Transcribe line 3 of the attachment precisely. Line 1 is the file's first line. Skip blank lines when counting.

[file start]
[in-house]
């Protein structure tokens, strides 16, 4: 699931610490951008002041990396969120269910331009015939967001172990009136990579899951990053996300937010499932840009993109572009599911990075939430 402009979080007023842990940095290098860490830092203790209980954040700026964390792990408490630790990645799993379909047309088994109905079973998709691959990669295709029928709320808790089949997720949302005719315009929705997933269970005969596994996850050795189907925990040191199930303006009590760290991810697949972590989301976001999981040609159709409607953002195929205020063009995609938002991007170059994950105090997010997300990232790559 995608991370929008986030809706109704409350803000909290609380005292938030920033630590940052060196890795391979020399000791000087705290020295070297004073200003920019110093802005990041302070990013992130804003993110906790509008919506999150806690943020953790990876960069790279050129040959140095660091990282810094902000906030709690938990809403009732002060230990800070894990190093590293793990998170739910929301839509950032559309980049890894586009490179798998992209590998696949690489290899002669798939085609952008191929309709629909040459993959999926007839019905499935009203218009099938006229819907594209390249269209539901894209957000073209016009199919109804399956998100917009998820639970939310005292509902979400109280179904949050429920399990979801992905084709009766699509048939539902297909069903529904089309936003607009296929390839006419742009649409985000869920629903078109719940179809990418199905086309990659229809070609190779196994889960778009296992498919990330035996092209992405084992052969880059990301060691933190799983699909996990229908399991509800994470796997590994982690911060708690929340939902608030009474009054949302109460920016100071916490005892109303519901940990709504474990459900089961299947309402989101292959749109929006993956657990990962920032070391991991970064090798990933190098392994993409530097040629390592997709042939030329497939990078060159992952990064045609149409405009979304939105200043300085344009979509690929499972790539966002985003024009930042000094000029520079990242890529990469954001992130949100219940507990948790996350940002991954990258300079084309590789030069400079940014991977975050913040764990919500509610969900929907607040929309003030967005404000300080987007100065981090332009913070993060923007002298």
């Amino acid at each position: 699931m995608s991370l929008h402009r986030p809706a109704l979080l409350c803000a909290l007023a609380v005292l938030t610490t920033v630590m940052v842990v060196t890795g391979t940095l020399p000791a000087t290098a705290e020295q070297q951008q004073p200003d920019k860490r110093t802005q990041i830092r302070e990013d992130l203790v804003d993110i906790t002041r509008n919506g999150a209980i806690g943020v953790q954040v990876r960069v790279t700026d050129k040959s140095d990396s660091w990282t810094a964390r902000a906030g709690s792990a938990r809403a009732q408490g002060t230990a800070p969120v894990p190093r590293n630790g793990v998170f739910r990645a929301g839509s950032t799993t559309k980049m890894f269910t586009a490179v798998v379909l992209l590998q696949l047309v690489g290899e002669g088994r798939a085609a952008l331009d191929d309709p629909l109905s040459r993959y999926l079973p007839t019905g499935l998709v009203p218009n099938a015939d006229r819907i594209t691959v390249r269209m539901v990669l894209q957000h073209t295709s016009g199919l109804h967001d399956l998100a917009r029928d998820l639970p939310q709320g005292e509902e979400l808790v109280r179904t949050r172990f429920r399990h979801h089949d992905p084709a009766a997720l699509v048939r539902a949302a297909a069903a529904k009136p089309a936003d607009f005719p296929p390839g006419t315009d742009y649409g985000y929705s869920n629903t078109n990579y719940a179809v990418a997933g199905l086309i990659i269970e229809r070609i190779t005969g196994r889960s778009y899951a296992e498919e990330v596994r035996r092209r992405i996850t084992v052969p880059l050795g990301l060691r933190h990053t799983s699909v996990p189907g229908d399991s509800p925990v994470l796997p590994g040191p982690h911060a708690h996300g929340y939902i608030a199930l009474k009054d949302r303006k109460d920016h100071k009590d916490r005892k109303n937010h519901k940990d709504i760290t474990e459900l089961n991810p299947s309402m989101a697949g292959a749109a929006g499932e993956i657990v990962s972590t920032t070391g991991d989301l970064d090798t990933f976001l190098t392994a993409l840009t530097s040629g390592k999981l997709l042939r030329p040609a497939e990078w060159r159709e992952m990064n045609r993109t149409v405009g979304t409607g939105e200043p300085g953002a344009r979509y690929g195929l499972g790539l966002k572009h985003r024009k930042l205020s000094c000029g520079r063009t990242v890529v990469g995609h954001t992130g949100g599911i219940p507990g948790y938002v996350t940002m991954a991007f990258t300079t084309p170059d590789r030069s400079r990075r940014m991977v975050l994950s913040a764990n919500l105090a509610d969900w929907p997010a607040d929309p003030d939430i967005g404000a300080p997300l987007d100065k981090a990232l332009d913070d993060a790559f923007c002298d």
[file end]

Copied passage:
């Amino acid at each position: 699931m995608s991370l929008h402009r986030p809706a109704l979080l409350c803000a909290l007023a609380v005292l938030t610490t920033v630590m940052v842990v060196t890795g391979t940095l020399p000791a000087t290098a705290e020295q070297q951008q004073p200003d920019k860490r110093t802005q990041i830092r302070e990013d992130l203790v804003d993110i906790t002041r509008n919506g999150a209980i806690g943020v953790q954040v990876r960069v790279t700026d050129k040959s140095d990396s660091w990282t810094a964390r902000a906030g709690s792990a938990r809403a009732q408490g002060t230990a800070p969120v894990p190093r590293n630790g793990v998170f739910r990645a929301g839509s950032t799993t559309k980049m890894f269910t586009a490179v798998v379909l992209l590998q696949l047309v690489g290899e002669g088994r798939a085609a952008l331009d191929d309709p629909l109905s040459r993959y999926l079973p007839t019905g499935l998709v009203p218009n099938a015939d006229r819907i594209t691959v390249r269209m539901v990669l894209q957000h073209t295709s016009g199919l109804h967001d399956l998100a917009r029928d998820l639970p939310q709320g005292e509902e979400l808790v109280r179904t949050r172990f429920r399990h979801h089949d992905p084709a009766a997720l699509v048939r539902a949302a297909a069903a529904k009136p089309a936003d607009f005719p296929p390839g006419t315009d742009y649409g985000y929705s869920n629903t078109n990579y719940a179809v990418a997933g199905l086309i990659i269970e229809r070609i190779t005969g196994r889960s778009y899951a296992e498919e990330v596994r035996r092209r992405i996850t084992v052969p880059l050795g990301l060691r933190h990053t799983s699909v996990p189907g229908d399991s509800p925990v994470l796997p590994g040191p982690h911060a708690h996300g929340y939902i608030a199930l009474k009054d949302r303006k109460d920016h100071k009590d916490r005892k109303n937010h519901k940990d709504i760290t474990e459900l089961n991810p299947s309402m989101a697949g292959a749109a929006g499932e993956i657990v990962s972590t920032t070391g991991d989301l970064d090798t990933f976001l190098t392994a993409l840009t530097s040629g390592k999981l997709l042939r030329p040609a497939e990078w060159r159709e992952m990064n045609r993109t149409v405009g979304t409607g939105e200043p300085g953002a344009r979509y690929g195929l499972g790539l966002k572009h985003r024009k930042l205020s000094c000029g520079r063009t990242v890529v990469g995609h954001t992130g949100g599911i219940p507990g948790y938002v996350t940002m991954a991007f990258t300079t084309p170059d590789r030069s400079r990075r940014m991977v975050l994950s913040a764990n919500l105090a509610d969900w929907p997010a607040d929309p003030d939430i967005g404000a300080p997300l987007d100065k981090a990232l332009d913070d993060a790559f923007c002298d």